Frequently, participants (and interviewers), were surprised at what could be elicited from the images produced and participants also seemed to feel a sense of achievement or accomplishment through their completion of tasks. Drawings seemed to facilitate discussion, particularly regarding violence experience.

Children carry a lot of information regarding violence and the only way you can find out is how you ask them, how you engage them, through the drawings they help you get that violence out the child. I believe they give you first hand, raw information (P2, FGD3).

Disclosure appeared to occur effortlessly with participants regardless of the sensitivity of the material shared; often participants spoke spontaneously about the violence they experienced without being asked directly. Through this participants shared weighty personal experience that seemed to lead to meaning making.


Thank you for taking your time to draw this pictures, can you tell me what is happening on this picture?


Person 1 is me I was ducking a stick, person 2 is my father who was punishing me, person 3 is my mother she loved going to the farm to plough most of the time when my father was out drinking and not home. Person 4 is my grandfather he was still alive, he was a carpenter. My grandmother was a farmer and these are my siblings. My female siblings loved playing outside and my younger brother loved herding the goat.


You told me that there was a time that person 2 [father] would fetch you from school, can you tell me what happened with your studies at school?


It was embarrassing even though he would hide the stick, I felt like I was not important to be taken from school while others are busy learning. But things started to be better as I grew up, my father was no longer fetching me at school but he would want me to go herd the cattle when I come back from school. I finally decided to quit school because the situation at home was hard and no one was working then I decided to quit school and look for a job to help out at home and buy myself clothes. That is the reason why I also named my drawing ‘Tiyiselani’ [perseverance]


Oh that’s is why you named your drawing Tiyiselani?


Yes because the situation at home was hard. Sometimes when our parents fight we cry because he [father] was beating our mother. It was not easy, we had to be strong (Young male adult participant, P1).

The ability to reflect on relationships in childhood and in present family constellations through the KFDs across time in their lives may have been particularly helpful in recognising intergenerational patterns of behaviour and interpersonal relationship styles that transmit over time.

Part of the strength of the arts-based methods is their ability to help participants remember past events and reflect on them in the present.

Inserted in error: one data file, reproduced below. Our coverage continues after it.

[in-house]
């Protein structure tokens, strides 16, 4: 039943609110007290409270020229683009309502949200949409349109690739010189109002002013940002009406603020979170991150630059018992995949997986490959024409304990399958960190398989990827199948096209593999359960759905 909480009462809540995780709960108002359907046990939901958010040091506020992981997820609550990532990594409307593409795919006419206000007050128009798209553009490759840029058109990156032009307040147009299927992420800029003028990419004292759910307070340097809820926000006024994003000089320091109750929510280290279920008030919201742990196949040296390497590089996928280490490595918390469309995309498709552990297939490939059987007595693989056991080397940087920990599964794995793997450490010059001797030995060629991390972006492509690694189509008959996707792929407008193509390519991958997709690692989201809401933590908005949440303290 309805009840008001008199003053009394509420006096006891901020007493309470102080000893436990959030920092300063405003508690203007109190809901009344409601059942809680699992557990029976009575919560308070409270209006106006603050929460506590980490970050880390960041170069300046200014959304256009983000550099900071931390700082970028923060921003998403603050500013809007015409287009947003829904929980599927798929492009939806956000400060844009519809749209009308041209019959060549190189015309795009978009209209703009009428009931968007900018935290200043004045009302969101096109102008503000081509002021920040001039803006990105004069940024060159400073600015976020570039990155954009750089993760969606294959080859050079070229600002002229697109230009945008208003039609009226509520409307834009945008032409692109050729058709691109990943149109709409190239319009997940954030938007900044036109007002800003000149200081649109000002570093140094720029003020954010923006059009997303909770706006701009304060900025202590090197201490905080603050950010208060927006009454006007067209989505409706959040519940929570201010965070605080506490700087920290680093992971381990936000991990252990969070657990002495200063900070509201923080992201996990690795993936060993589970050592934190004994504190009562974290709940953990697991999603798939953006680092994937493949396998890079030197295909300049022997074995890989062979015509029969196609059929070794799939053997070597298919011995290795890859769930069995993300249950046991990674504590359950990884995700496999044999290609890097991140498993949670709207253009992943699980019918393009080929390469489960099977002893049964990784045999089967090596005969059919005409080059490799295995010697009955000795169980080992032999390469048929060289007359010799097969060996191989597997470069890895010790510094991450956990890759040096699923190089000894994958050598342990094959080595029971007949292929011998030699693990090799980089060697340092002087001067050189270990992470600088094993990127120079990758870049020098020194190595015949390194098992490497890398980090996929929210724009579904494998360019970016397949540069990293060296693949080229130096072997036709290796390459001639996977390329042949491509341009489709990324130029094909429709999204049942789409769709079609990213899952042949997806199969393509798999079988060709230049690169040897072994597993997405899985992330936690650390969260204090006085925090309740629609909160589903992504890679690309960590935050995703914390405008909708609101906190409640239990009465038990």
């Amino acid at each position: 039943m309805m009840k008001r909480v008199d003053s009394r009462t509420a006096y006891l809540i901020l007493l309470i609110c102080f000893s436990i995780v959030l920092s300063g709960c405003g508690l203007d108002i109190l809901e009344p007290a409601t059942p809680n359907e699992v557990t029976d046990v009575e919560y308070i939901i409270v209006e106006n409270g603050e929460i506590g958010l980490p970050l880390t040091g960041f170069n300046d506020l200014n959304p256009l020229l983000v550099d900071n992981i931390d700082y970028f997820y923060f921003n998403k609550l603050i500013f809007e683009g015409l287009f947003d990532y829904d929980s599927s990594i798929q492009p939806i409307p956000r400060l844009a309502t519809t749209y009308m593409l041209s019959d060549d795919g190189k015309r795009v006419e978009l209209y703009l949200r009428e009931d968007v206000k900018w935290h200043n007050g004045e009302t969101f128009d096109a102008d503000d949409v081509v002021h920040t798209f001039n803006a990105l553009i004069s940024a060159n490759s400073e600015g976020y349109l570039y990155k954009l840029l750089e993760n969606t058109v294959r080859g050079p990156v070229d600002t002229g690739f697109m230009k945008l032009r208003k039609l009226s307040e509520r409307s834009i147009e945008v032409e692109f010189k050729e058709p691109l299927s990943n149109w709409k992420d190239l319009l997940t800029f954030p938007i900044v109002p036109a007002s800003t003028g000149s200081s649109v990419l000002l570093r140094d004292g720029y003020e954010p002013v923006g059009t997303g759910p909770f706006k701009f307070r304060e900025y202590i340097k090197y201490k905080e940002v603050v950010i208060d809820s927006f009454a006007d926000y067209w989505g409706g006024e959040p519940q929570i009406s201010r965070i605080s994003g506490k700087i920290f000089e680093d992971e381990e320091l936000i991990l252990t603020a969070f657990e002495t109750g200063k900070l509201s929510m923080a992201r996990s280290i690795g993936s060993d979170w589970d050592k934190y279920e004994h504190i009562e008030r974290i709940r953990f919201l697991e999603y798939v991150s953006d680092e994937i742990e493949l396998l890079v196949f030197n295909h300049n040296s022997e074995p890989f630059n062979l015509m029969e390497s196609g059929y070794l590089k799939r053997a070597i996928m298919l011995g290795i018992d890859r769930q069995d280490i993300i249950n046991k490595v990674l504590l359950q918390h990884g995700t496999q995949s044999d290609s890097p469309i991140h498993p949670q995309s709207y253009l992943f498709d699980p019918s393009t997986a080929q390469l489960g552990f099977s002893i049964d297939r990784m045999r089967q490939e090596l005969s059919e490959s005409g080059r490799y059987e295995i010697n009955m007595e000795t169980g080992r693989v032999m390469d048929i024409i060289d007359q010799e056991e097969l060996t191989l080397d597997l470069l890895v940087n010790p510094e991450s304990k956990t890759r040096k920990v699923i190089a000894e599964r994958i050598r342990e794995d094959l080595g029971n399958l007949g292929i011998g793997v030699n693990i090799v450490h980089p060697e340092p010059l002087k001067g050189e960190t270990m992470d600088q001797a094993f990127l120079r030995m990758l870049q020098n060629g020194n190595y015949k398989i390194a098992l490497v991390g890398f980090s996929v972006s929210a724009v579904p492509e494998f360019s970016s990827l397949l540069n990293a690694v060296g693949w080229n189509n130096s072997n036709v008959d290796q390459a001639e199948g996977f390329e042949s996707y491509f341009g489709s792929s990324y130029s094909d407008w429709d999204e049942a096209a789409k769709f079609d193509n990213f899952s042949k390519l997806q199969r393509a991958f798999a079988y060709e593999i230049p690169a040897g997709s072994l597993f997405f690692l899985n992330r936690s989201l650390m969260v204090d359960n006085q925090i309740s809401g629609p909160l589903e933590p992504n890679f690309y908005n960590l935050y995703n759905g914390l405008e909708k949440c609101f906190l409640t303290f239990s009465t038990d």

I think it was the Road to Life, because that one has certain stages, age, years where one is forced to remember. Because if you asked me what happened at the age of 5, here based on what I wrote, talking about it, getting it out, maybe it’s something you didn’t want to share but now it’s out there we must talk about it, it brought out some things (P2, FGD3).

This also seemed to lead participants to reflect meaningfully on their images and gain insight from them.


What stops families from having fun?


It’s poverty, when you don’t have money you won’t be able to have fun, as from both pictures people are not employed so it made it difficult to have fun as a family because we don’t have money (Young female adult, P2)

They [adults] were normally saying these questions and drawings helped them a lot and they started to realize something that they didn’t do in their life (P1, FGD1).

In addition, this reflection lead to rich discussion during interviews.


If you could change anything in either of these pictures, what would that be?


I would call for a meeting and tell them [family elders] that since I have grown up, I would also like to be heard in this family and tell them that the way of living in this family it is not right and suggest a better way of living.


What would you change?


We [all children] would go to school, they [adults] would stop the beating and they would discipline the children by a way of sitting them down and talking to them when they did something wrong, that is what I would change (Young male adult, P3)

Interviewers revealed the powerful potential of using these ways of working with participants; a realisation that came from their experiential use of the methods from training. It also highlighted the need for these to be used with sensitivity and care.